Bulgaria's Reformists Ready to Draft Cabinet Only If Handed Mandate
Right-wing Reformist Bloc (RB) coalition will only make offers on a next cabinet in case the President gives them a mandate to form it, RB officials have said.
A meeting between the RB and Bulgaria's biggest party GERB, with its leader and outgoing Prime Minister Boyko Borisov also present, has kicked off political consultations with parties in Parliament that precede a presidential move to hand the mandate to a third party "of his choice".
The head of state, Rosen Plevneliev, last week indicated he only stood ready to give out the mandate to the RB, after handing it over to the Bulgarian Socialist Party (BSP), which insist it will return it upon receiving it.
Bulgaria plunged into political uncertainty in mid-November after Borisov stepped down. Last week he also refused to try to form another government.
News website Dnevnik.bg quotes the RB's Executive Council, the bloc's desicionmaking body, as saying consultations will only be carried out with parties sharing a "Euro-Atlanticist orientation" and "democratic values."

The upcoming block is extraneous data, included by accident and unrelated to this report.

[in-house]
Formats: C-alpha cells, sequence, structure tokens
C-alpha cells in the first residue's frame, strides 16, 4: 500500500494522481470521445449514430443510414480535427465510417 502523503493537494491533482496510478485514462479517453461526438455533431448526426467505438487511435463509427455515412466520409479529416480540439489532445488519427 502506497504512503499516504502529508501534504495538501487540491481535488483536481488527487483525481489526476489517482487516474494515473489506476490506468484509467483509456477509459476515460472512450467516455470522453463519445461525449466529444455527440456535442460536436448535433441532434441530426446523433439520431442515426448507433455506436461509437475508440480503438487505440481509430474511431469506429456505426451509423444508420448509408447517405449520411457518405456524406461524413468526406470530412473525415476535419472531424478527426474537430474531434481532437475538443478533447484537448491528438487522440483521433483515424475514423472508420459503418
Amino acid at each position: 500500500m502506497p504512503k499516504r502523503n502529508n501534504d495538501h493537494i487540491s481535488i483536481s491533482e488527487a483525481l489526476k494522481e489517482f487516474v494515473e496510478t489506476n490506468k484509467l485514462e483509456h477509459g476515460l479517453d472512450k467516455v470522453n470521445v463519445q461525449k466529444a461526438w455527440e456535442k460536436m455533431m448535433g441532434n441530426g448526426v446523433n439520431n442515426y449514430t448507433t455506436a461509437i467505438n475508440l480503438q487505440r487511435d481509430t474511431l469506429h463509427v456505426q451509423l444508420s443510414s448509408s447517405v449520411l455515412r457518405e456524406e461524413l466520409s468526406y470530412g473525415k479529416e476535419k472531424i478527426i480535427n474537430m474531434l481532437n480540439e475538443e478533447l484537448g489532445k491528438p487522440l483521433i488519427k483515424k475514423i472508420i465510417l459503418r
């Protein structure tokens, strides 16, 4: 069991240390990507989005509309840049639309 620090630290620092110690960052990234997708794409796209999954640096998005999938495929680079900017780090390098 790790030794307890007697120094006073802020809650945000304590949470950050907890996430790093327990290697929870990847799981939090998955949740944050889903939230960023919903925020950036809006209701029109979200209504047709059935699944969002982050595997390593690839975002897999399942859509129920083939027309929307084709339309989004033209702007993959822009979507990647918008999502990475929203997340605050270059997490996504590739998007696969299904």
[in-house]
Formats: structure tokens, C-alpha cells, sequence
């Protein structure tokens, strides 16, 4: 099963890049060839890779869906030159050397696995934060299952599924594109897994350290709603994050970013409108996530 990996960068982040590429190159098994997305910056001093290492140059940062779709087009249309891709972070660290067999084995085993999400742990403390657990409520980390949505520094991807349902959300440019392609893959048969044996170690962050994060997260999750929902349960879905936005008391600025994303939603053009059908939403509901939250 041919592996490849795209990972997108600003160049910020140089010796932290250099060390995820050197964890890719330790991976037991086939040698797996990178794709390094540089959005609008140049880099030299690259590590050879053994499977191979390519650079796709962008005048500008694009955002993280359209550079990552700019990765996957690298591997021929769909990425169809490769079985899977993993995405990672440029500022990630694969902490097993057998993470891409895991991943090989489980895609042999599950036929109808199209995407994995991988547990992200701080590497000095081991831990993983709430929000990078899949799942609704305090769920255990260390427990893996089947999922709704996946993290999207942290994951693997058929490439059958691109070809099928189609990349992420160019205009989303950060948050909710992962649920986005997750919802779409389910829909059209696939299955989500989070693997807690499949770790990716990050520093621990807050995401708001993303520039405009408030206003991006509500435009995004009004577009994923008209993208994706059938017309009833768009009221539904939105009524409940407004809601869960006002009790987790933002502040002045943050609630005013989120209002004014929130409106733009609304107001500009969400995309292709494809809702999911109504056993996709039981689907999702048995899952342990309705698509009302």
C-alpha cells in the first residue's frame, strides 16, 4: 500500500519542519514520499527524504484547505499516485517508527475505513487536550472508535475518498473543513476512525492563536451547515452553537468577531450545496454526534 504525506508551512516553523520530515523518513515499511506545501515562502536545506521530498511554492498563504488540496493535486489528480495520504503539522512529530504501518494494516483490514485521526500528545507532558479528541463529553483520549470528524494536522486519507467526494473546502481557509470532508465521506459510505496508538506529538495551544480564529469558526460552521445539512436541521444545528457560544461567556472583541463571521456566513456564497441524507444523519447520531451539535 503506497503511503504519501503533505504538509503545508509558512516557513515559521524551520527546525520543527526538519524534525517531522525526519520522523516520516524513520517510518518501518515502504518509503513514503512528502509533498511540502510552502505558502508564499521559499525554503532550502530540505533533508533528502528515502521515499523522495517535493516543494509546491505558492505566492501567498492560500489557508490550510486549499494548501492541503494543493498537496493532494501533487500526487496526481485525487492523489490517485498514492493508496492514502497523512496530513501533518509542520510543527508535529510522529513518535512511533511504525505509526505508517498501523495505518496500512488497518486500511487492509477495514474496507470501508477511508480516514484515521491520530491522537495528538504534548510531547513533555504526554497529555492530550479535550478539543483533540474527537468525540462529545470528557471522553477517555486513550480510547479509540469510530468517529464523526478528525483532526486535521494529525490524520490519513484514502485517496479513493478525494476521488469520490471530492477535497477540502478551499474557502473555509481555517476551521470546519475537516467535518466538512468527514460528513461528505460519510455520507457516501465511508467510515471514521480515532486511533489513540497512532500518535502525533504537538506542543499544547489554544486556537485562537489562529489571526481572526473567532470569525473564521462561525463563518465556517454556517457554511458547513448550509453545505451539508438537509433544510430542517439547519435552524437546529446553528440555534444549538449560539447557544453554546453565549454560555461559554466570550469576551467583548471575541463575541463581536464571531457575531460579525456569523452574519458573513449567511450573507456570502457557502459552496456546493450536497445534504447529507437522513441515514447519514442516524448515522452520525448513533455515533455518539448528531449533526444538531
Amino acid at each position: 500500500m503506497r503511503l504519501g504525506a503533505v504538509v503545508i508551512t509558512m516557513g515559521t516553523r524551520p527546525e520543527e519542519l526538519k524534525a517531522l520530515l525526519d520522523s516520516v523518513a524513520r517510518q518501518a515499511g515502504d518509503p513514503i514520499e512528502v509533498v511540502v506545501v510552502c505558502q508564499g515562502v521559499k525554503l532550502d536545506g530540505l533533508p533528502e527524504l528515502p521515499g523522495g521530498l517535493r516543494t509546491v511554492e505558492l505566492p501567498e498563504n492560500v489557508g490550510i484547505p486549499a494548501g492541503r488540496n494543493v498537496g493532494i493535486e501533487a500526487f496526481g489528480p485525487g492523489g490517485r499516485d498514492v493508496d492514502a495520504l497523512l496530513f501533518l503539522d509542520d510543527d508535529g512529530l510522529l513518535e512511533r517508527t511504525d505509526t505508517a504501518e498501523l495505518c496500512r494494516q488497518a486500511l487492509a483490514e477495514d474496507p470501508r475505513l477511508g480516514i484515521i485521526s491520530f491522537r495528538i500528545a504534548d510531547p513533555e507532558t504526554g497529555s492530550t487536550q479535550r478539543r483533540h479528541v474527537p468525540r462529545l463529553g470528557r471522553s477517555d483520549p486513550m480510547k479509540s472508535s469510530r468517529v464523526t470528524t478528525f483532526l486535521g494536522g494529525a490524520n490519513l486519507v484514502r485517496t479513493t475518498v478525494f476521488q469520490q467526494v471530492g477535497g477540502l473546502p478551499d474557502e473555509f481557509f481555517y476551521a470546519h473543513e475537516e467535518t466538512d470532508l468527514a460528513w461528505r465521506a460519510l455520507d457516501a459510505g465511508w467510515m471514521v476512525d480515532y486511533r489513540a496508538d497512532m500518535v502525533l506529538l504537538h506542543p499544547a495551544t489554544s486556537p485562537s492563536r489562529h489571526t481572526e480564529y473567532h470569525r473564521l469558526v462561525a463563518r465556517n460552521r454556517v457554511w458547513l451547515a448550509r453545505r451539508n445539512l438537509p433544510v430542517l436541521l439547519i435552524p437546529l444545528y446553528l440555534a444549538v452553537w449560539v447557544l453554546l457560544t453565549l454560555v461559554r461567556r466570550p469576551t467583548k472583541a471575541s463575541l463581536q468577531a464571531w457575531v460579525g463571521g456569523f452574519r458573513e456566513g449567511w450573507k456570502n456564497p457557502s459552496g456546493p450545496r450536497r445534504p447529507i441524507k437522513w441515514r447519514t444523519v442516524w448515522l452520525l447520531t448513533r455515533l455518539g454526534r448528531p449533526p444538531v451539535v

The RB said it decision means the BSP and the third-largest party, the Movement of Rights and Freedoms (DPS) which is dominated by ethnic Turks, will be left out of any talks.
While the RB is determined to take part in a new majority if enabled to form one through a mandate, it will not appoint political figures as ministers.
GEBR officials sent out positive signals after meeting the RB's leadership, with key lawmaker and Parliament finance committee head Menda Stoyanova praising the bloc for not being "like the Patriotic Front", which began drafting a cabinet without a mandate.
Stoyanova, however, made it clear official government negotations could not be held with the RB before it was assigned to seek a new cabinet.
The RB is a loose alliance of centrist to right-wing parties that was the junior coalition partner in the outgoing government. One of its parties, DSB, moved into opposition last December but remained within the RB's parliamentary group and kept its minister in the government.
The Patriotic Front, a nationalist coalition that backed the cabinet to secure for it a parliamentary majority but had no ministers, says it will try to form a new government if it receives a mandate.
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